As one of the largest East Asian language collections in North America, the Asia Library provides scholarly resources in various formats to patrons at both U-M and other institutions to support East Asian studies. Located on the 4th floor of Hatcher Graduate Library (North), the Asia Library Reference room houses a collection of encyclopedias, language and subject dictionaries, maps, bibliographies and indexes, and many other essential reference materials in East Asian and western languages.
The information below is also available in Chinese, Japanese, and Korean.
The Asia Library of the University of Michigan is one of the most comprehensive collections of East Asian materials in North America. As of June, 2012, the Library holds about 785,000 volumes of Chinese, Japanese, and Korean monographs, 2,100 currently received serials, and 80,000 titles of materials in microform. The Library also provides access to a large number of electronic resources in all East Asian languages.
Academic programs with a focus on East Asia started at the University of Michigan in 1936 with the establishment of the Oriental Studies Program (now the Department of Asian Languages and Cultures). The late 1940s and 1950s witnessed a rapid growth of both Chinese and Japanese studies programs at Michigan. In 1947, with the support from the Carnegie Corporation and Rockefeller Foundation, the University established an interdisciplinary Center for Japanese Studies, the very first in the country. The Center for Chinese Studies came into existence in 1961 and received a five-year grant from the Ford Foundation.
A year after the establishment of the Center for Japanese Studies, the University of Michigan Library created a brand new branch called Far Eastern Library. The first decade of development of the collection focused on Japanese resources. In the late 1940s, with the help from the faculty, the Library purchased over 18,000 volumes from a local public library in Shikoku, Japan, which included pre-war Japanese works on all subjects, as well as some rare books. The Chinese collection, though relatively small at the time, included essential primary resources in large sets. In the early 1950s, the Far Eastern Library grew into a 50,000-volume collection, and had its own reading room and stacks. In 1959, the name of the Library was changed to Asia Library. Since the 1960s, thanks to the leadership provided by Yukihisa Suzuki 鈴木幸久 (1961-1969) and Weiying Wan 萬惟英 (1969-2003), Michigan’s Asia Library has remained the largest East Asian collection between the east and west coasts.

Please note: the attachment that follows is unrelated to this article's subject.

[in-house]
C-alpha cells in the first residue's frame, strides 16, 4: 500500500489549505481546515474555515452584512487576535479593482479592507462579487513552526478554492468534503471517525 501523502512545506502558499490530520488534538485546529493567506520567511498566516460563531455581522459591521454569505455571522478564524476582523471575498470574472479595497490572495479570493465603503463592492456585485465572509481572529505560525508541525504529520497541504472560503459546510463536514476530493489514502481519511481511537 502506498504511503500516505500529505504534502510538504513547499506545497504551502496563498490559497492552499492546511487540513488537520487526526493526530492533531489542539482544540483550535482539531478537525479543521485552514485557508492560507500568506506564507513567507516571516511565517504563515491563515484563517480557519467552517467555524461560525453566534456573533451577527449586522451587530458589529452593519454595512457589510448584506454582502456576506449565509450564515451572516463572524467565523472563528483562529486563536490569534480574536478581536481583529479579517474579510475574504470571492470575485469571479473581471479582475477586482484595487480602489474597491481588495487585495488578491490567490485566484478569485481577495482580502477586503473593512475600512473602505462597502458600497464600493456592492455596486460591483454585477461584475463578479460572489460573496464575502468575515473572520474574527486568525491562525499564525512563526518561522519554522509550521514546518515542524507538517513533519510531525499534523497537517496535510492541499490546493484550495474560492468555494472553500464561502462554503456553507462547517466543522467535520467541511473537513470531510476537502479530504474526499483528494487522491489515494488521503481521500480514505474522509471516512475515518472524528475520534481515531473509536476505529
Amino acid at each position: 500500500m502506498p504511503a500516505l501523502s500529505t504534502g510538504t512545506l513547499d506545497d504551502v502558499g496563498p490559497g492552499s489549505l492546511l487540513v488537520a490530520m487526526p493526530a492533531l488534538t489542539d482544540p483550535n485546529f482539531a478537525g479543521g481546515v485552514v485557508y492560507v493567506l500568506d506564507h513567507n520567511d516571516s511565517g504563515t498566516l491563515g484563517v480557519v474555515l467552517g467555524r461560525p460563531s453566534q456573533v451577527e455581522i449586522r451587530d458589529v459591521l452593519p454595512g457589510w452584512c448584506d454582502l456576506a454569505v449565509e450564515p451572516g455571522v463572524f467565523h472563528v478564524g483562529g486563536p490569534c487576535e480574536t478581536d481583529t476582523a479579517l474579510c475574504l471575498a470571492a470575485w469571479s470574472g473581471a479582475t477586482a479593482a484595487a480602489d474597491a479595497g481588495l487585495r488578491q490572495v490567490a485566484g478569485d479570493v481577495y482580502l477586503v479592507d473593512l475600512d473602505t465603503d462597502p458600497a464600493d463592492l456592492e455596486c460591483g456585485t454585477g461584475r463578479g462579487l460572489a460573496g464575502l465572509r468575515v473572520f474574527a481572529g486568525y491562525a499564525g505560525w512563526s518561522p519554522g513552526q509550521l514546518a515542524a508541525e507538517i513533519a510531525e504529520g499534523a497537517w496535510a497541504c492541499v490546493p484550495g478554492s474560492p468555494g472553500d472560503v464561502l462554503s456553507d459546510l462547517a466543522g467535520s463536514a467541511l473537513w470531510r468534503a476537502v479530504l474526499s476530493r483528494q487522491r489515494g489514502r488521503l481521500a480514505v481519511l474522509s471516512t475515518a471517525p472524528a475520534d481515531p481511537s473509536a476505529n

During the last ten years of the 20th century, Asia Library entered a new era of development. With the establishment of the Korean Studies Program in 1995 and later the Center for Korean Studies in 2007, the University of Michigan became the nation’s first institution of higher education to have an interdisciplinary center for each of the three East Asian countries. As the academic programs expanded, the Library created a professional librarian’s position for Korean materials at the dawn of the new century. With the support from the Korean Foundation, library administration, and the local Korean community, the Korean language collection began to develop at a full speed.
Another significant change brought by the 1990s was the transition to digital resources. Michigan’s Asia Library was one of the pioneering East Asian collections in providing electronic resources to its users. By the end of the 90s, a large number of CD-ROMs in Chinese, Japanese, and Korean had been acquired by the Library. To make these resources accessible, the Library created the very first East Asian studies computer lab in North America. In April, 1994, the Asia Library also launched its own web site, one of the first multi-language web sites dedicated to East Asian studies.
Entering the 21st century, the Asia Library continues to play a leading role in the development of East Asian collections. The Library’s access to online electronic resources in all three East Asian languages has greatly expanded. Among the institutions that joined the Google Book Project, Michigan was the first to provide large numbers of East Asian books to be digitized. As of June, 2012, more than 80% of Asia Library's print holdings have been digitized, many of which are now also available for reading or searching through Hathi Trust, a shared online digital repository. Although the digital age has also brought unprecedented challenges, the staff of the Asia Library at Michigan is confident that they will continue to provide high-quality services to the East Asian studies community at the University of Michigan and beyond in the years to come.